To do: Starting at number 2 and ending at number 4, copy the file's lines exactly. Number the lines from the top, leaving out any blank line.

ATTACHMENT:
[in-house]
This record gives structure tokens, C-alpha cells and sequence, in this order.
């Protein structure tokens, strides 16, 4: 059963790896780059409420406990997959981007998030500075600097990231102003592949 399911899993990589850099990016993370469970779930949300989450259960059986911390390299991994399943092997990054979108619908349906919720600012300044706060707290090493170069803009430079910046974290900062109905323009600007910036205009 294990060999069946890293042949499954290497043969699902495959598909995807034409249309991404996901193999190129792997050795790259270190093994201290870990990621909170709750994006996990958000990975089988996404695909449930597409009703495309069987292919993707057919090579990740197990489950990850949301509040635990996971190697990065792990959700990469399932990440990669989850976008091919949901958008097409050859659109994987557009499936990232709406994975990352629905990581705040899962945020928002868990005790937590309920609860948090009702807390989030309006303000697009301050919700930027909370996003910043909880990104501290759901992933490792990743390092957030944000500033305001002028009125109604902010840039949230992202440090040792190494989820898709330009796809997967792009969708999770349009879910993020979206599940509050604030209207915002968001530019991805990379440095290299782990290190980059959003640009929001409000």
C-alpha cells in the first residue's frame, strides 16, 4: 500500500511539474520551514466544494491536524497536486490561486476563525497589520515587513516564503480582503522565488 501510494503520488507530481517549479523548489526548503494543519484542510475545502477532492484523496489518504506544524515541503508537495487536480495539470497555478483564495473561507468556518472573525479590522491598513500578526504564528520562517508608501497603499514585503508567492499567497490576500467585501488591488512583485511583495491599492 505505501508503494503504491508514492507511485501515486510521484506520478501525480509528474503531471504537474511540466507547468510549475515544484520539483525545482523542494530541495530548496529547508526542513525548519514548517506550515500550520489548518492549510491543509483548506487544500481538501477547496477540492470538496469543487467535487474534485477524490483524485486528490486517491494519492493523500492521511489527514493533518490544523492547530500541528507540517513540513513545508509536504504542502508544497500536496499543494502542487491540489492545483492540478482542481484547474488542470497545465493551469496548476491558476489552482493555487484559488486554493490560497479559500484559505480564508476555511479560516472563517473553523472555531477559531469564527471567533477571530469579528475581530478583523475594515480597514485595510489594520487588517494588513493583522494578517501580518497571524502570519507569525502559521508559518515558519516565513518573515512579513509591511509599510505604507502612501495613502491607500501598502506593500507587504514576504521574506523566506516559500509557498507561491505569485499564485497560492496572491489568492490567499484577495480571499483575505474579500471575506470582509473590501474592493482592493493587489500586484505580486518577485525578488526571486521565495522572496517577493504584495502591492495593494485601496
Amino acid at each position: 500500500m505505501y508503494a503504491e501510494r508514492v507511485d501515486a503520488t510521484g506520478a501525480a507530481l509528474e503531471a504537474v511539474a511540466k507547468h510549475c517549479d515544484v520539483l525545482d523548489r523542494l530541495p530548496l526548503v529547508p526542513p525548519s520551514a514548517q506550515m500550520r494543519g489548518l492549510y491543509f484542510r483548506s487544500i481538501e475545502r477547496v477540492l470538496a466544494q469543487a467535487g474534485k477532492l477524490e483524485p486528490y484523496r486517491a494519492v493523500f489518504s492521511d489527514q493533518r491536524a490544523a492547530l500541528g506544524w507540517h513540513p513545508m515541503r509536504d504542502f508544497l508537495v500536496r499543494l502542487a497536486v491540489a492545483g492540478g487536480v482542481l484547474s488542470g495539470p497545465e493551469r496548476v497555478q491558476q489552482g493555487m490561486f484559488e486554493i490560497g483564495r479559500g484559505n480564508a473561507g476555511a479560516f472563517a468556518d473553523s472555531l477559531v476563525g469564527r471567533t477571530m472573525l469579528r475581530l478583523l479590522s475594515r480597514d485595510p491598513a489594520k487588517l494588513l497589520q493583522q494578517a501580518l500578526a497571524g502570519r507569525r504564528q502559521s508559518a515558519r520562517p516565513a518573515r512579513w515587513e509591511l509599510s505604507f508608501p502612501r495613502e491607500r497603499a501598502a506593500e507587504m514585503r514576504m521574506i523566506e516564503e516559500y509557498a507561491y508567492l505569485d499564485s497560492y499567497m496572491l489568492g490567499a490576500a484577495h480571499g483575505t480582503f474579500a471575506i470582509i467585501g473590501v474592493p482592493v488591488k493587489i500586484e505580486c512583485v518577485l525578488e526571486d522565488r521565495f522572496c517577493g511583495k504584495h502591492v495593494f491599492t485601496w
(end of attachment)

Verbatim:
This record gives structure tokens, C-alpha cells and sequence, in this order.
């Protein structure tokens, strides 16, 4: 059963790896780059409420406990997959981007998030500075600097990231102003592949 399911899993990589850099990016993370469970779930949300989450259960059986911390390299991994399943092997990054979108619908349906919720600012300044706060707290090493170069803009430079910046974290900062109905323009600007910036205009 294990060999069946890293042949499954290497043969699902495959598909995807034409249309991404996901193999190129792997050795790259270190093994201290870990990621909170709750994006996990958000990975089988996404695909449930597409009703495309069987292919993707057919090579990740197990489950990850949301509040635990996971190697990065792990959700990469399932990440990669989850976008091919949901958008097409050859659109994987557009499936990232709406994975990352629905990581705040899962945020928002868990005790937590309920609860948090009702807390989030309006303000697009301050919700930027909370996003910043909880990104501290759901992933490792990743390092957030944000500033305001002028009125109604902010840039949230992202440090040792190494989820898709330009796809997967792009969708999770349009879910993020979206599940509050604030209207915002968001530019991805990379440095290299782990290190980059959003640009929001409000």
C-alpha cells in the first residue's frame, strides 16, 4: 500500500511539474520551514466544494491536524497536486490561486476563525497589520515587513516564503480582503522565488 501510494503520488507530481517549479523548489526548503494543519484542510475545502477532492484523496489518504506544524515541503508537495487536480495539470497555478483564495473561507468556518472573525479590522491598513500578526504564528520562517508608501497603499514585503508567492499567497490576500467585501488591488512583485511583495491599492 505505501508503494503504491508514492507511485501515486510521484506520478501525480509528474503531471504537474511540466507547468510549475515544484520539483525545482523542494530541495530548496529547508526542513525548519514548517506550515500550520489548518492549510491543509483548506487544500481538501477547496477540492470538496469543487467535487474534485477524490483524485486528490486517491494519492493523500492521511489527514493533518490544523492547530500541528507540517513540513513545508509536504504542502508544497500536496499543494502542487491540489492545483492540478482542481484547474488542470497545465493551469496548476491558476489552482493555487484559488486554493490560497479559500484559505480564508476555511479560516472563517473553523472555531477559531469564527471567533477571530469579528475581530478583523475594515480597514485595510489594520487588517494588513493583522494578517501580518497571524502570519507569525502559521508559518515558519516565513518573515512579513509591511509599510505604507502612501495613502491607500501598502506593500507587504514576504521574506523566506516559500509557498507561491505569485499564485497560492496572491489568492490567499484577495480571499483575505474579500471575506470582509473590501474592493482592493493587489500586484505580486518577485525578488526571486521565495522572496517577493504584495502591492495593494485601496